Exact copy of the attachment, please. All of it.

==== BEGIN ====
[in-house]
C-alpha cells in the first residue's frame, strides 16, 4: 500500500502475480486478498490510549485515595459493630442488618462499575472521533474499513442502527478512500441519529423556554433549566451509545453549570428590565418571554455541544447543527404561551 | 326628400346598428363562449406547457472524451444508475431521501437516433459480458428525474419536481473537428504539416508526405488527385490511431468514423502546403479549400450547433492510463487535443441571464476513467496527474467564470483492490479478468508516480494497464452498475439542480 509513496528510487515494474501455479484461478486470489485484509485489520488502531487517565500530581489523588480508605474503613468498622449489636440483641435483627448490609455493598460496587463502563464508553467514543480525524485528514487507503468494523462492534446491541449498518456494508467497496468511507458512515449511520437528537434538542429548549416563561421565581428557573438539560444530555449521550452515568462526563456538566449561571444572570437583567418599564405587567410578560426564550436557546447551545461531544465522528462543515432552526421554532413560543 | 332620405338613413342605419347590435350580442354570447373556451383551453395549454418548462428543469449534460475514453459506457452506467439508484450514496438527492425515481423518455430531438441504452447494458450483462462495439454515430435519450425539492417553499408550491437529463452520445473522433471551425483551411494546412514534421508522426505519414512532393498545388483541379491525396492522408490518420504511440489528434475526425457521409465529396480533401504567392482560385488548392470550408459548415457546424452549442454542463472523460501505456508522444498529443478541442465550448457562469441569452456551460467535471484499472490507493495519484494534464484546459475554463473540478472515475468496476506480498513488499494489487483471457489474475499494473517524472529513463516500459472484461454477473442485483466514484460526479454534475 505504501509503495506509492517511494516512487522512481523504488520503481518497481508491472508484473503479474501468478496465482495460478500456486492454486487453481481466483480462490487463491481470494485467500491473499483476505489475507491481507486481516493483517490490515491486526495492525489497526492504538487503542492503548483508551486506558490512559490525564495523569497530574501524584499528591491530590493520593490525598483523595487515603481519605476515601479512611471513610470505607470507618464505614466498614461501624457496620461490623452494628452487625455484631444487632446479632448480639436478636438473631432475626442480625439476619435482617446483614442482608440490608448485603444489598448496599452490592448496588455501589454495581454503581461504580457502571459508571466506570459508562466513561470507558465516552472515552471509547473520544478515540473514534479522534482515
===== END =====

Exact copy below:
[in-house]
C-alpha cells in the first residue's frame, strides 16, 4: 500500500502475480486478498490510549485515595459493630442488618462499575472521533474499513442502527478512500441519529423556554433549566451509545453549570428590565418571554455541544447543527404561551 | 326628400346598428363562449406547457472524451444508475431521501437516433459480458428525474419536481473537428504539416508526405488527385490511431468514423502546403479549400450547433492510463487535443441571464476513467496527474467564470483492490479478468508516480494497464452498475439542480 509513496528510487515494474501455479484461478486470489485484509485489520488502531487517565500530581489523588480508605474503613468498622449489636440483641435483627448490609455493598460496587463502563464508553467514543480525524485528514487507503468494523462492534446491541449498518456494508467497496468511507458512515449511520437528537434538542429548549416563561421565581428557573438539560444530555449521550452515568462526563456538566449561571444572570437583567418599564405587567410578560426564550436557546447551545461531544465522528462543515432552526421554532413560543 | 332620405338613413342605419347590435350580442354570447373556451383551453395549454418548462428543469449534460475514453459506457452506467439508484450514496438527492425515481423518455430531438441504452447494458450483462462495439454515430435519450425539492417553499408550491437529463452520445473522433471551425483551411494546412514534421508522426505519414512532393498545388483541379491525396492522408490518420504511440489528434475526425457521409465529396480533401504567392482560385488548392470550408459548415457546424452549442454542463472523460501505456508522444498529443478541442465550448457562469441569452456551460467535471484499472490507493495519484494534464484546459475554463473540478472515475468496476506480498513488499494489487483471457489474475499494473517524472529513463516500459472484461454477473442485483466514484460526479454534475 505504501509503495506509492517511494516512487522512481523504488520503481518497481508491472508484473503479474501468478496465482495460478500456486492454486487453481481466483480462490487463491481470494485467500491473499483476505489475507491481507486481516493483517490490515491486526495492525489497526492504538487503542492503548483508551486506558490512559490525564495523569497530574501524584499528591491530590493520593490525598483523595487515603481519605476515601479512611471513610470505607470507618464505614466498614461501624457496620461490623452494628452487625455484631444487632446479632448480639436478636438473631432475626442480625439476619435482617446483614442482608440490608448485603444489598448496599452490592448496588455501589454495581454503581461504580457502571459508571466506570459508562466513561470507558465516552472515552471509547473520544478515540473514534479522534482515